George W. Bush's September 21 speech to the United Nations, marked by an air of unreality and hypocrisy, was insulting to many other nations.
With its blueprint for Iraq in tatters, the Bush Administration has been forced to recognize the United Nations as the only body that can confer legitimacy on its continued occupation.
Can we please stop calling it a quagmire? The United States isn't mired
in a bog or a marsh in Iraq (quagmire's literal meaning); it is
free-falling off a cliff.
Like dirty money, tainted reputations can be laundered, as the
Administration fervently hopes in the case of John Negroponte. Now UN
ambassador, Negroponte has been chosen by George W.
In cautioning George W.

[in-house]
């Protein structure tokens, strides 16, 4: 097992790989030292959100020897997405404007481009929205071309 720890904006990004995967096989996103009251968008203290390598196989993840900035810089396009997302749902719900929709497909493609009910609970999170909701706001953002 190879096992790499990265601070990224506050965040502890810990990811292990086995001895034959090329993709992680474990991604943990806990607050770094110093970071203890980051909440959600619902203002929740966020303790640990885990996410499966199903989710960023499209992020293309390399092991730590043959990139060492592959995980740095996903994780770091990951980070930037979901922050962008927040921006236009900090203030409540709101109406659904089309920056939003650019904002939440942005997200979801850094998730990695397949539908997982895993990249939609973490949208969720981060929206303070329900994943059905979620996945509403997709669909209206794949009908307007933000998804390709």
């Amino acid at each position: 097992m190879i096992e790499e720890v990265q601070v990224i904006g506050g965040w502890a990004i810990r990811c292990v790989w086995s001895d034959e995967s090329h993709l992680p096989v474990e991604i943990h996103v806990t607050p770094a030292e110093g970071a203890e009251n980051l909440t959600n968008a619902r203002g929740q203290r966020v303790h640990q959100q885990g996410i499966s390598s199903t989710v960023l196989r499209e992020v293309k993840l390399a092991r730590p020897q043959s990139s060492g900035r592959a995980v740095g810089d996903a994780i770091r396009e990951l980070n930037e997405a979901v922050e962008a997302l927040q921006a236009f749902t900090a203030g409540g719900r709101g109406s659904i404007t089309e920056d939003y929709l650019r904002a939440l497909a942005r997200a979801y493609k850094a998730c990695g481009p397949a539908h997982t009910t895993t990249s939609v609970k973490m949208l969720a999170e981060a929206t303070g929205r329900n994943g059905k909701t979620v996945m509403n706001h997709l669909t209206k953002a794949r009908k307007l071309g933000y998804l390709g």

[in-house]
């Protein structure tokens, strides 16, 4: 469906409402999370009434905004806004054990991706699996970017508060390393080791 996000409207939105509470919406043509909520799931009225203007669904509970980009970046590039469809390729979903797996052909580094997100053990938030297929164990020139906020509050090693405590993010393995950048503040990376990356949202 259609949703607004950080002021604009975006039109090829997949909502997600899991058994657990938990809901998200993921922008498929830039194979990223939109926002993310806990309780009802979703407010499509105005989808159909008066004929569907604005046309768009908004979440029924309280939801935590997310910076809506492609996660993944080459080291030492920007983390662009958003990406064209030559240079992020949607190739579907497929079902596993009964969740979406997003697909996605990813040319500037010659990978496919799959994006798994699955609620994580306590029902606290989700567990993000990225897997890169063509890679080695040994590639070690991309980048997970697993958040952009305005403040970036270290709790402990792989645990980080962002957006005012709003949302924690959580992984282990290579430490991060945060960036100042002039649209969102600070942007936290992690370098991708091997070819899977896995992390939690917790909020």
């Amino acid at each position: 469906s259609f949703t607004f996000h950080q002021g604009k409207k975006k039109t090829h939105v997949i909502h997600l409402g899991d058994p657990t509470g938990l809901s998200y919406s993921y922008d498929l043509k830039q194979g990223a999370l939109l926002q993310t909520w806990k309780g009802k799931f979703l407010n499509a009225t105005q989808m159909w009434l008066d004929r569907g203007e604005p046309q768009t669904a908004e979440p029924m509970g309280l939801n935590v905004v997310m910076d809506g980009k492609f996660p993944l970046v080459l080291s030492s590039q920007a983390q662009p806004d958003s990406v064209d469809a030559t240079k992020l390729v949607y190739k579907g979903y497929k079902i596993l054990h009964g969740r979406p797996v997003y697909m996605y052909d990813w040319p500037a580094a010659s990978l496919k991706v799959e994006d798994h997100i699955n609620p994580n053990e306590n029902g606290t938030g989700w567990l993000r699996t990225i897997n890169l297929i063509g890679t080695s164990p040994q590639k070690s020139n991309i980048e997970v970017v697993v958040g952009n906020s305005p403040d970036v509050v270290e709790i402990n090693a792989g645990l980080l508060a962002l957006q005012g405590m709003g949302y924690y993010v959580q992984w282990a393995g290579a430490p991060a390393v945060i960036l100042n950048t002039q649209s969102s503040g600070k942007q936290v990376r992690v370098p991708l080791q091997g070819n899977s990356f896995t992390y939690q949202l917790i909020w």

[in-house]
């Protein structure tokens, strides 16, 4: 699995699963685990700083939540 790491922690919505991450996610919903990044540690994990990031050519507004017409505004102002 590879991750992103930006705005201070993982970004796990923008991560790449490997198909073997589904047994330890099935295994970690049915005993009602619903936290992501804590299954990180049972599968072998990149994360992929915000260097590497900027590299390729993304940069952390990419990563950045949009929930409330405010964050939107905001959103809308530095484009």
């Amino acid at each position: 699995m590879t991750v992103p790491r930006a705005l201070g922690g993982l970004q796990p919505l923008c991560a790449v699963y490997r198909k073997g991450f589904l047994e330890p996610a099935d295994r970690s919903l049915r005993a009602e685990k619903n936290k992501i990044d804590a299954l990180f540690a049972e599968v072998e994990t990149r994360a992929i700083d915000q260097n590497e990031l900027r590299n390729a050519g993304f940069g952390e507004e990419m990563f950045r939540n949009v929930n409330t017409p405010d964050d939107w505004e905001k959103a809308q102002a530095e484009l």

For a man who destroyed his country and wrecked or stole hundreds of thousands of lives, Slobodan Milosevic is an oddly colorless villain.
The capture of Saddam Hussein has raised the question of how best to hold him accountable for the horrendous human rights violations committed by his regime.
Before he left New York, Hans Blix had a poster on his apartment wall from the big antiwar demonstration in New York City a year ago on the eve of the attack on Iraq.
George W. Bush may not know it, but one influential part of his government is finally taking global climate change seriously.
Apparently to McNamara's mortification, Errol Morris, whose film The Fog of War I discussed in my last column here, passes over his subject's thirteen-year stint running the World Bank, wh